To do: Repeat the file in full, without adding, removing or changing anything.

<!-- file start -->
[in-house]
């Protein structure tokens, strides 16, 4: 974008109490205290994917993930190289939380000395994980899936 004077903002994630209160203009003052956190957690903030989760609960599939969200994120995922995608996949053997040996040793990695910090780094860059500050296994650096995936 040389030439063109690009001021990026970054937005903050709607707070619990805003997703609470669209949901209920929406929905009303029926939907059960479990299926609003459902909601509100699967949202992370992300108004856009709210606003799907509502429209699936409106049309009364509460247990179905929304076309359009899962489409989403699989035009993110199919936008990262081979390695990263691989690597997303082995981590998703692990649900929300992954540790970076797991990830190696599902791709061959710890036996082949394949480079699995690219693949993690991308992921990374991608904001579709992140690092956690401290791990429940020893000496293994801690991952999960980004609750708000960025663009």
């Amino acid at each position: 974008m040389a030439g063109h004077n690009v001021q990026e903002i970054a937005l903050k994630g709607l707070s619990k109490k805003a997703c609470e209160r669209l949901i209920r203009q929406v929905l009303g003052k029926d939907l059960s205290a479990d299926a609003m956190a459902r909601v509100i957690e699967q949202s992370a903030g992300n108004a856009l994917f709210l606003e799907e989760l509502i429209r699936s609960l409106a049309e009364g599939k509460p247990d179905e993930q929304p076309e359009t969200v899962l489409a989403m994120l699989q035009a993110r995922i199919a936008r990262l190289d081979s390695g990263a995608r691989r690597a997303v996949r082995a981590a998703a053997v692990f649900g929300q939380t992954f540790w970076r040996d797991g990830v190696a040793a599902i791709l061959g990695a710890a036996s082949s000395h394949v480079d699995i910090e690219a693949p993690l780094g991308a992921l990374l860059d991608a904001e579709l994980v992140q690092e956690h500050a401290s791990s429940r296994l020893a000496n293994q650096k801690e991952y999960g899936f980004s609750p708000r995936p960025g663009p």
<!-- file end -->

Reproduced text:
[in-house]
């Protein structure tokens, strides 16, 4: 974008109490205290994917993930190289939380000395994980899936 004077903002994630209160203009003052956190957690903030989760609960599939969200994120995922995608996949053997040996040793990695910090780094860059500050296994650096995936 040389030439063109690009001021990026970054937005903050709607707070619990805003997703609470669209949901209920929406929905009303029926939907059960479990299926609003459902909601509100699967949202992370992300108004856009709210606003799907509502429209699936409106049309009364509460247990179905929304076309359009899962489409989403699989035009993110199919936008990262081979390695990263691989690597997303082995981590998703692990649900929300992954540790970076797991990830190696599902791709061959710890036996082949394949480079699995690219693949993690991308992921990374991608904001579709992140690092956690401290791990429940020893000496293994801690991952999960980004609750708000960025663009």
């Amino acid at each position: 974008m040389a030439g063109h004077n690009v001021q990026e903002i970054a937005l903050k994630g709607l707070s619990k109490k805003a997703c609470e209160r669209l949901i209920r203009q929406v929905l009303g003052k029926d939907l059960s205290a479990d299926a609003m956190a459902r909601v509100i957690e699967q949202s992370a903030g992300n108004a856009l994917f709210l606003e799907e989760l509502i429209r699936s609960l409106a049309e009364g599939k509460p247990d179905e993930q929304p076309e359009t969200v899962l489409a989403m994120l699989q035009a993110r995922i199919a936008r990262l190289d081979s390695g990263a995608r691989r690597a997303v996949r082995a981590a998703a053997v692990f649900g929300q939380t992954f540790w970076r040996d797991g990830v190696a040793a599902i791709l061959g990695a710890a036996s082949s000395h394949v480079d699995i910090e690219a693949p993690l780094g991308a992921l990374l860059d991608a904001e579709l994980v992140q690092e956690h500050a401290s791990s429940r296994l020893a000496n293994q650096k801690e991952y999960g899936f980004s609750p708000r995936p960025g663009p």